No 8. February 2013

R&D Approval for Second Generation Bioethanol Project

ENEnergy Australia (ENA) has received R&D tax incentive scheme approval from AusIndustry for the development of a commercial scale bioethanol plant and biomass plantation in northern Australia.

The project will be able to process up to 1 million dry tonnes of biomass per year and produce 7,500 barrels of ethanol/ butanol per day. The company said this will be the first stage of a much larger project and the proving ground of a new and sustainable industry for Australia.

ENA expects that over three to four years the first stage of the project will cost about $600 million including past development work in Australia and overseas.

The project will not use viable agricultural land, and will produce its own feedstock, Arundo Donax, which is not edible and has been successfully tested in plantations in the region.

The company said the project will be a world first and will demonstrate the viability of advanced bio energy projects using the ENEnergy technology in Australia.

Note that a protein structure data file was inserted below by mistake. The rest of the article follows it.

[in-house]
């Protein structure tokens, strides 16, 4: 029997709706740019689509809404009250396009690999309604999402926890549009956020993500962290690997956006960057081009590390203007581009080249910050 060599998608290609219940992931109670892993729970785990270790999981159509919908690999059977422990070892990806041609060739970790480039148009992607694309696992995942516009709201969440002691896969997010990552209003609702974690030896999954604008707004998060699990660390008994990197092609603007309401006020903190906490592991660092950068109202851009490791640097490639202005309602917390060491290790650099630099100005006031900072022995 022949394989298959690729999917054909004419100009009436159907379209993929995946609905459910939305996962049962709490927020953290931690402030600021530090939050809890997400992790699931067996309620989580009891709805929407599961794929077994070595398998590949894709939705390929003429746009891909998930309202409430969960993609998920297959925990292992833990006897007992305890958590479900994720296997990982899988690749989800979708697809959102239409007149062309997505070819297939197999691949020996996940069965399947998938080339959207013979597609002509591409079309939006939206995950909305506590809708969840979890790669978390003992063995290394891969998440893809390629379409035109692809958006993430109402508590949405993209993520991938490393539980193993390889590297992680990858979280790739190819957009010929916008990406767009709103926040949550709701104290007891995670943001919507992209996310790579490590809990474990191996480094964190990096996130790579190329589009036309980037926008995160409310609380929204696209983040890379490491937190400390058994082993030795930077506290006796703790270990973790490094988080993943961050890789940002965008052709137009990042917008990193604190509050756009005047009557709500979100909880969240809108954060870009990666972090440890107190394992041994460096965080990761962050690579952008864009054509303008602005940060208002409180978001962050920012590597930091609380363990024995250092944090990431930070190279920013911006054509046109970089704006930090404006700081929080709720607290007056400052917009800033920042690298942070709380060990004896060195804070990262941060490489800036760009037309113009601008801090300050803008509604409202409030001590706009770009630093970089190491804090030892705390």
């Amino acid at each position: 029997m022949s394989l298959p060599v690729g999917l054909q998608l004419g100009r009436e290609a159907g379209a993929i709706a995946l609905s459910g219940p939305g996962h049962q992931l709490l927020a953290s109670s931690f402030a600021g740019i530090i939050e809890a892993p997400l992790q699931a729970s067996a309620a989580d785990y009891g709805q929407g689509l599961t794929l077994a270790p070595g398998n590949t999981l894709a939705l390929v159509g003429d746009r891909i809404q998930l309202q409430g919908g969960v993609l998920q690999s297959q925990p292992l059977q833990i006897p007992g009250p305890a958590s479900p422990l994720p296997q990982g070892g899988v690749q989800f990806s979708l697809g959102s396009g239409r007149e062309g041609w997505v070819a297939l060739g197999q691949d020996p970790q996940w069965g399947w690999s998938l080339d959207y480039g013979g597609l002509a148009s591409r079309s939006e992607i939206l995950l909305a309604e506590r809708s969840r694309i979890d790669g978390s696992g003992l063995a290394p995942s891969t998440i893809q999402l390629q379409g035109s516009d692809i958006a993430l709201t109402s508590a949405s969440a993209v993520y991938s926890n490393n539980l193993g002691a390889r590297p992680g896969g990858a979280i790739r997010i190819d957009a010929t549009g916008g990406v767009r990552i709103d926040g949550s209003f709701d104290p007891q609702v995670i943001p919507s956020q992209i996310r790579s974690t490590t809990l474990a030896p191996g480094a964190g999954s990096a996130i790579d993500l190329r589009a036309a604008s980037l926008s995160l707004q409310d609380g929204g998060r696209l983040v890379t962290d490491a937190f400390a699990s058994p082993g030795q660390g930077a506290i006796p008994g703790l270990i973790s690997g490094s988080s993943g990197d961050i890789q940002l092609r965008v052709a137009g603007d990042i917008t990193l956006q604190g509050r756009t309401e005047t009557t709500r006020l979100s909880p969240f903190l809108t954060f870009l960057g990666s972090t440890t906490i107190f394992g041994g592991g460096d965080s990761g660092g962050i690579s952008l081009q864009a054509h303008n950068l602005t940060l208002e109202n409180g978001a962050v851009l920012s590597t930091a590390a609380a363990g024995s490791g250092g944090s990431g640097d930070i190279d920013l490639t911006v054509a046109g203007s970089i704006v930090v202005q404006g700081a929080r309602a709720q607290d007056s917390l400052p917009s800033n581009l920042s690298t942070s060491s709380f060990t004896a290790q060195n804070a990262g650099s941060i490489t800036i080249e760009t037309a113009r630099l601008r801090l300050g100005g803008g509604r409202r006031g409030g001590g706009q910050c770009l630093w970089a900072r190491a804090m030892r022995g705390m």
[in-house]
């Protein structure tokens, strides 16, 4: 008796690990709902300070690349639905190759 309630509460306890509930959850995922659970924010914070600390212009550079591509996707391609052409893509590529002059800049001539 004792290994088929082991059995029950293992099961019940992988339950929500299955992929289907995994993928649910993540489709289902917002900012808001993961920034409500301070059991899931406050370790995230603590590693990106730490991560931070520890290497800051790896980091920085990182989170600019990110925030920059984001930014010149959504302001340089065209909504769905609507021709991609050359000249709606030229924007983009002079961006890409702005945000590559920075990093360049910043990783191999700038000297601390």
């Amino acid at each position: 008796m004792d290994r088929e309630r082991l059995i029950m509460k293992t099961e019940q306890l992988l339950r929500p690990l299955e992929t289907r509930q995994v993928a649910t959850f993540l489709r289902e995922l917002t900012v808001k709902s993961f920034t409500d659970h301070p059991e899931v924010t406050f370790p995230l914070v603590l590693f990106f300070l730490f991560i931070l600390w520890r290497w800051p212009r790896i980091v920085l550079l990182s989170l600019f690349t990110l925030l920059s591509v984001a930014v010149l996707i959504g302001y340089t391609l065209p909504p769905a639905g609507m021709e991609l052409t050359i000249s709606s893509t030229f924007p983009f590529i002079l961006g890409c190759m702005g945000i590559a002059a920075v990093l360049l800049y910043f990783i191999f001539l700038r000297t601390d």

The R&D tax incentive approval is to support the funding and building of a plantation and processing plant based on technology originally developed by ENEnergy, a UK company domiciled in Norway. ENA will receive a cash refund on Australian and overseas development expenditure totaling 45 per cent of total project expenditure.

ENEnergy chief executive, Hans Olav Bjorenak, said the company had received the approval as part of a suite of funding arrangements it is pursuing to realize its ambitious growth plans.

"AusIndustry undertook a rigorous review process that included our project plans and aspects of the technology. They built an understanding of the potential for this technology to be a game changer for the Australian economy and the environment," he said.

The first project is planned for the West Canning region of WA. However, Shaun Colley of Ecofficency, who is assisting ENEnergy with its commercialization, said the R&D approval covers the whole top end of Australia in case the company finds that it is not possible to do the first project there.

"For example we believe that there is great potential in the Gilbert River region of North Qld but the area suffers from limited infrastructure so you would probably need to increase the size of the project (and hence the investment size) in that area to justify the building of infrastructure," he said.

The project could eventually supply 375,000 barrels per day for the global market.





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